Last year, she produced and appeared in the film Boy Genius, “which probably people never saw,” Wilson says, alas, accurately. But something from that film stuck in her mind during her recovery: in the movie, her character performs Naughty by Nature’s legendary anthem, Hip Hop Hooray. After a couple of days in hospital, she and Hanks were allowed to return to their hotel to recover, where they played card games, watched the ubiquitous Netflix documentary Tiger King (“Yeah, pretty crazy, ha ha!”) and Ken Burns’s documentary about country music. But Wilson still felt “kind of foggy”, so to get her brain back in shape, she decided to re-learn Hip Hop Hooray. She then videoed herself performing it and posted it on Instagram from isolation in Australia, “to let people back home know I was OK, and maybe they could get a smile out of it.”
The video took off and currently has 2m likes with adoring comments from Barack Obama (“Drop the mic, Rita!”) to Kim Kardashian (“The best video EVER!!!!!!”). But the comment that thrilled Wilson the most came from Naughty by Nature themselves, who loved her version. Wilson and the group have now remixed the single and are releasing it to raise money for MusiCares Covid-19 Relief Fund, to support members of the music community.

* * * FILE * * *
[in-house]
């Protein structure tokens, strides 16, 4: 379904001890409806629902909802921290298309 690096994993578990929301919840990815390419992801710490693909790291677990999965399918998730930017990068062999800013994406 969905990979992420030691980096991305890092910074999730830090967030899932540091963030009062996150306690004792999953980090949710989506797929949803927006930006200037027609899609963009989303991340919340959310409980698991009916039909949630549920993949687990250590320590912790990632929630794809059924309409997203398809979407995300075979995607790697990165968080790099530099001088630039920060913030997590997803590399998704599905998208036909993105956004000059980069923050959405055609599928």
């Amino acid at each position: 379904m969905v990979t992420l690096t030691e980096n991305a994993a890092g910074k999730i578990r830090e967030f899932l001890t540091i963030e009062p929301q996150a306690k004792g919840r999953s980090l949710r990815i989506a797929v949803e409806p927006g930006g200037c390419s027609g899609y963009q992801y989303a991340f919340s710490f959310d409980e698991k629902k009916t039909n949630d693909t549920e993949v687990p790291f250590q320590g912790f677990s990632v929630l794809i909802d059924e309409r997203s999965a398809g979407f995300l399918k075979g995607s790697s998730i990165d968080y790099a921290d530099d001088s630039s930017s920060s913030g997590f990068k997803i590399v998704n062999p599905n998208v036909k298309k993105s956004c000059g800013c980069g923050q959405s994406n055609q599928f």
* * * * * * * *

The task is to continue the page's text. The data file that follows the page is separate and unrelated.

“One of my fans inboxed me and was like: ‘Hey Vin! Have you seen this?’ And I was like: ‘What the, oh my Gahhhd,’” says NbN’s Vin Rock with, one suspects, some understatement.
Vin Rock was, he says, “aware of [Wilson] from her movies, and definitely her husband, Tom Hanks”. (His favourite Hanks movie, for the record, is Forrest Gump: “The way they put him in all those historic scenarios!”)
“For us to be able to take this song and this moment and turn it into something positive, I think it’s a beautiful thing,” he says.
So he didn’t mind one of his best-known songs being appropriated by an older, very wealthy white woman?
“Not at all! Hip-hop has always been inclusive. Rita’s son Chet is a big hip-hop fan and he gets a lot of kickback from the hip-hop community who want to call him a poseur or culture vulture. But it’s the multicultural people who participated in hip-hop who have made it the phenomenon it is today,” he says.